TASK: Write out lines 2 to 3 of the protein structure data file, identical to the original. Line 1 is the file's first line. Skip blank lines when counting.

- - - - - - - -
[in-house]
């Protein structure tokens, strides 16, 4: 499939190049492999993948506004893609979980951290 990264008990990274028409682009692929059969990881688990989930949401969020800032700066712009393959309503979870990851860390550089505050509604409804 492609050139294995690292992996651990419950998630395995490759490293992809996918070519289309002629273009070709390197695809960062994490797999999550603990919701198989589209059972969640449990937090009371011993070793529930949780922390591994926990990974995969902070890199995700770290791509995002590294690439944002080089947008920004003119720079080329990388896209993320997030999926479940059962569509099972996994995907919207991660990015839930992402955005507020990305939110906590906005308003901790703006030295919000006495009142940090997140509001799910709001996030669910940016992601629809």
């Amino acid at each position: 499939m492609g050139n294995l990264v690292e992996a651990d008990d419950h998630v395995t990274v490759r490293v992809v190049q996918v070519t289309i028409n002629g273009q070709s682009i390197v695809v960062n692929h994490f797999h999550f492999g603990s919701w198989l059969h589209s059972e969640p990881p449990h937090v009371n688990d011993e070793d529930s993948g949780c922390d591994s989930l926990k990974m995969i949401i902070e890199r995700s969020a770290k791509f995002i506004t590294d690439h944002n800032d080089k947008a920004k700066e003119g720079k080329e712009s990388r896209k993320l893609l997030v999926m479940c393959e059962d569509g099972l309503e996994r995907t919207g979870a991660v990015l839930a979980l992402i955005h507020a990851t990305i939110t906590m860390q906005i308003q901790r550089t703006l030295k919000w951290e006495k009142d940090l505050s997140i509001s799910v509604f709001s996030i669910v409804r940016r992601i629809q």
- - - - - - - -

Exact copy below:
């Protein structure tokens, strides 16, 4: 499939190049492999993948506004893609979980951290 990264008990990274028409682009692929059969990881688990989930949401969020800032700066712009393959309503979870990851860390550089505050509604409804 492609050139294995690292992996651990419950998630395995490759490293992809996918070519289309002629273009070709390197695809960062994490797999999550603990919701198989589209059972969640449990937090009371011993070793529930949780922390591994926990990974995969902070890199995700770290791509995002590294690439944002080089947008920004003119720079080329990388896209993320997030999926479940059962569509099972996994995907919207991660990015839930992402955005507020990305939110906590906005308003901790703006030295919000006495009142940090997140509001799910709001996030669910940016992601629809």
């Amino acid at each position: 499939m492609g050139n294995l990264v690292e992996a651990d008990d419950h998630v395995t990274v490759r490293v992809v190049q996918v070519t289309i028409n002629g273009q070709s682009i390197v695809v960062n692929h994490f797999h999550f492999g603990s919701w198989l059969h589209s059972e969640p990881p449990h937090v009371n688990d011993e070793d529930s993948g949780c922390d591994s989930l926990k990974m995969i949401i902070e890199r995700s969020a770290k791509f995002i506004t590294d690439h944002n800032d080089k947008a920004k700066e003119g720079k080329e712009s990388r896209k993320l893609l997030v999926m479940c393959e059962d569509g099972l309503e996994r995907t919207g979870a991660v990015l839930a979980l992402i955005h507020a990851t990305i939110t906590m860390q906005i308003q901790r550089t703006l030295k919000w951290e006495k009142d940090l505050s997140i509001s799910v509604f709001s996030i669910v409804r940016r992601i629809q």